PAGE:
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I'm sure people are getting sick of me using this forum as a guidance session, but I must appeal to the minds of PF once more.

Do you need a certain level of predisposition towards physics/math to be good enough to go far in the fields? How do you know if you have it? Are there just some people who cannot handle the rigor of an advanced physics or math education?

Please use me as a case study to answer. I am very bright but have a history of being lazy which was reflected in my hs grads and my college grades the first few years. Eventually I started to smarten up.

Currently as Major in CS my gpa would be roughly a 3.7, however I am not sure that being good in CS corresponds much to math and physics. At least, what my undegrad school considers CS.

My only higher level math course at the time has been Calc I, I got roughly a A-/B+ in the course. This was my first exposure to Calculus and its concepts. IMO if the course graded simply based on understanding of concepts I would have gotten an A. Unfortunately, I tend to my typo/ silly arithmetic errors on exams.

Maths lower Calc: Precalc,geometry,algebra and to some sense trig have always come pretty intuitive to me. In so much as I could usually find ways to solve problems without even learning the way prescribed in the book. Furthermore, when less mathematically inclinded students would ask me for help, I usually can not offer it in any real sense they can find useful. I just seem to conceptualize different than they do.

On the physics side I do not have much experience but have coming to see that doing well in a physics seems to mostly follow being able to apply the mathematical tools to practical situation, ei modeling a situation.

If it plays any roll my IQ was taken to be 136 @ age 10 but now 125-130 @ age 22. I don't know if it does but if you would like to consider it in your answer...

So from this starting point how can I tell if I have whatever the necessary intangibles are to go far in Physics/Math? As I investigate changing my major I have began to wonder if there is some intersection of work vs reward where if it might no longer be worth it consider pursuing a physics career. I find my mid-level CS classes somewhat challenging but not too much so and obviously expect that if I did change the major the difficult would increase. However, if I was barely making it by in higher level math and physics course because I simply could not grasp the material, I would rather not go that route.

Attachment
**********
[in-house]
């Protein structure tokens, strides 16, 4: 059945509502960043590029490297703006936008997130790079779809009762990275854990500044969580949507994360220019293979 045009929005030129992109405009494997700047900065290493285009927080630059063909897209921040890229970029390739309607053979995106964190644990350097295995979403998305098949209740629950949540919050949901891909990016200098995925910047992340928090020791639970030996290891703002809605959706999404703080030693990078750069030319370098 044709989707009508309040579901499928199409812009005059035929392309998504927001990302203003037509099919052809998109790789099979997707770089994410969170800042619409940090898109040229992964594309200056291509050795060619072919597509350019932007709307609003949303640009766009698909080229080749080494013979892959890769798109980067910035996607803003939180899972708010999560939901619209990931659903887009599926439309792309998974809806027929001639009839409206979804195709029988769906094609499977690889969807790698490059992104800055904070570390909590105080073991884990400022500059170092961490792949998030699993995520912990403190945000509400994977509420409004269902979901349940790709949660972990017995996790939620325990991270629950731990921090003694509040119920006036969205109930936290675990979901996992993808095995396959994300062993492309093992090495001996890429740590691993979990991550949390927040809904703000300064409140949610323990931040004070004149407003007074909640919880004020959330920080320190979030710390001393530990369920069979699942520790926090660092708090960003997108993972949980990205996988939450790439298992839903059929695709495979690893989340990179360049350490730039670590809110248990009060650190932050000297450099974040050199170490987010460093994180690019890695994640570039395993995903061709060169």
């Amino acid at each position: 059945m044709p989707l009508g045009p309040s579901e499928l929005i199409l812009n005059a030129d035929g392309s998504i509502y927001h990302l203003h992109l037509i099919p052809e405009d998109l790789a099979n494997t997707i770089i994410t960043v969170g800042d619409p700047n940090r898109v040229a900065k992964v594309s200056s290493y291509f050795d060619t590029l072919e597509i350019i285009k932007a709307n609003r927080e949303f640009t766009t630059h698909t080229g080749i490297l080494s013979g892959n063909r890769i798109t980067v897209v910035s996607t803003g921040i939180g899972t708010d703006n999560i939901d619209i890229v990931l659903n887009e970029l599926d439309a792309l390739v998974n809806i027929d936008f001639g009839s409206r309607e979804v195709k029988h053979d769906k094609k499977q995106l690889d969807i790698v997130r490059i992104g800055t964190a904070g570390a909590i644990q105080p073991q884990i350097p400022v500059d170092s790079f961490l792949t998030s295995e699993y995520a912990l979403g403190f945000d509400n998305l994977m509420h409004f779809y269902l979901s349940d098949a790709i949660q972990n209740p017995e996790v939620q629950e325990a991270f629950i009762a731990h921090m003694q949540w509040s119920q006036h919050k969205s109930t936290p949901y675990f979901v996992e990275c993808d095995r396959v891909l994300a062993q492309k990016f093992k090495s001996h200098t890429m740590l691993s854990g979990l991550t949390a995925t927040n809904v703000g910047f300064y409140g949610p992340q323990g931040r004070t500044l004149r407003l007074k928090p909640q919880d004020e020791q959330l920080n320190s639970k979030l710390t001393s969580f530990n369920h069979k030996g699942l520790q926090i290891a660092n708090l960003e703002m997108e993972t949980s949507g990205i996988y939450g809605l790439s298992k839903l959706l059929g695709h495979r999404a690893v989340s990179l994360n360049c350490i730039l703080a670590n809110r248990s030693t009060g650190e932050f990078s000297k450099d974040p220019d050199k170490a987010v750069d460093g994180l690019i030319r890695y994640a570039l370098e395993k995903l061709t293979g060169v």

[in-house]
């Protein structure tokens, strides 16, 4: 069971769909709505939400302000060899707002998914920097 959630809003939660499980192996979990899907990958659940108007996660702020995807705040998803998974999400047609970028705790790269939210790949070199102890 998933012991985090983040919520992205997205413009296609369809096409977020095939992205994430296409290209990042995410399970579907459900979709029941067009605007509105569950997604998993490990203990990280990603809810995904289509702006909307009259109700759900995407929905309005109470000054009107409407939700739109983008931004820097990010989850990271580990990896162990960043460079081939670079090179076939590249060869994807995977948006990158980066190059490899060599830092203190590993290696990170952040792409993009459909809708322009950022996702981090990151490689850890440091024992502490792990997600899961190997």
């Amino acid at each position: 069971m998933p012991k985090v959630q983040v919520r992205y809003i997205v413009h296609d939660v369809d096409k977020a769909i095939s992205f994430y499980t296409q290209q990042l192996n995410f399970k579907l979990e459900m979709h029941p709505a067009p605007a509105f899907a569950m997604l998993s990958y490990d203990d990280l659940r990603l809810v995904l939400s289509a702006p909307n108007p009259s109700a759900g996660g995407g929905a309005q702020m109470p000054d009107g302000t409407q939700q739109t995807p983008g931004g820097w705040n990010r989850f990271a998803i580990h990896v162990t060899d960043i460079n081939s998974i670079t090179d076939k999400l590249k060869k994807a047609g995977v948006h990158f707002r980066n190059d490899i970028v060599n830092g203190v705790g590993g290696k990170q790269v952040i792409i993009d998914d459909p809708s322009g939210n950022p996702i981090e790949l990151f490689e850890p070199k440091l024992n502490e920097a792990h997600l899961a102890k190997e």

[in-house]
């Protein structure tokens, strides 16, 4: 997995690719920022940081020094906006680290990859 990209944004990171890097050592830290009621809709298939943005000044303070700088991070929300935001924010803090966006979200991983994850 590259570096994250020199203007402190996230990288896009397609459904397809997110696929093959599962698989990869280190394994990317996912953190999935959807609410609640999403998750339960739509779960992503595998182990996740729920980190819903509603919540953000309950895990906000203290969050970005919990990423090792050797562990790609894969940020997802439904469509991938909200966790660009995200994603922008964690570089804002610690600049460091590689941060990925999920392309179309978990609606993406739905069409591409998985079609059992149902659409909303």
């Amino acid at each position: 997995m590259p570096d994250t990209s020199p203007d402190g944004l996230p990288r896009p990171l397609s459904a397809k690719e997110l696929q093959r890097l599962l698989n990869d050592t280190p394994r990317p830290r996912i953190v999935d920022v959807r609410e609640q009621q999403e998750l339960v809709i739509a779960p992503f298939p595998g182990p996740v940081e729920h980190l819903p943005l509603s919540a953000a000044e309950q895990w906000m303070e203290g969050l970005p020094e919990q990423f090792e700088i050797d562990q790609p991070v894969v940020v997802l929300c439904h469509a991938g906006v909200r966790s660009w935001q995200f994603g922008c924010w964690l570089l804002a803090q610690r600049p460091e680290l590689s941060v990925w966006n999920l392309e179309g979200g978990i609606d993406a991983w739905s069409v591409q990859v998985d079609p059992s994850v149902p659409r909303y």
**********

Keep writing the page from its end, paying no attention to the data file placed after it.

Is there any way to predict such a thing?

Do you need a certain level of predisposition towards physics/math to be good enough to go far in the fields? How do you know if you have it? Are there just some people who cannot handle the rigor of an advanced physics or math education?

Please use me as a case study to answer. I am very bright but have a history of being lazy which was reflected in my hs grads and my college grades the first few years. Eventually I started to smarten up.

Currently as Major in CS my gpa would be roughly a 3.7, however I am not sure that being good in CS corresponds much to math and physics. At least, what my undegrad school considers CS.

My only higher level math course at the time has been Calc I, I got roughly a A-/B+ in the course. This was my first exposure to Calculus and its concepts. IMO if the course graded simply based on understanding of concepts I would have gotten an A. Unfortunately, I tend to my typo/ silly arithmetic errors on exams.

Maths lower Calc: Precalc,geometry,algebra and to some sense trig have always come pretty intuitive to me. In so much as I could usually find ways to solve problems without even learning the way prescribed in the book. Furthermore, when less mathematically inclinded students would ask me for help, I usually can not offer it in any real sense they can find useful. I just seem to conceptualize different than they do.

On the physics side I do not have much experience but have coming to see that doing well in a physics seems to mostly follow being able to apply the mathematical tools to practical situation, ei modeling a situation.

If it plays any roll my IQ was taken to be 136 @ age 10 but now 125-130 @ age 22. I don't know if it does but if you would like to consider it in your answer...

So from this starting point how can I tell if I have whatever the necessary intangibles are to go far in Physics/Math? As I investigate changing my major I have began to wonder if there is some intersection of work vs reward where if it might no longer be worth it consider pursuing a physics career. I find my mid-level CS classes somewhat challenging but not too much so and obviously expect that if I did change the major the difficult would increase. However, if I was barely making it by in higher level math and physics course because I simply could not grasp the material, I would rather not go that route.

Is there any way to predict such a thing?

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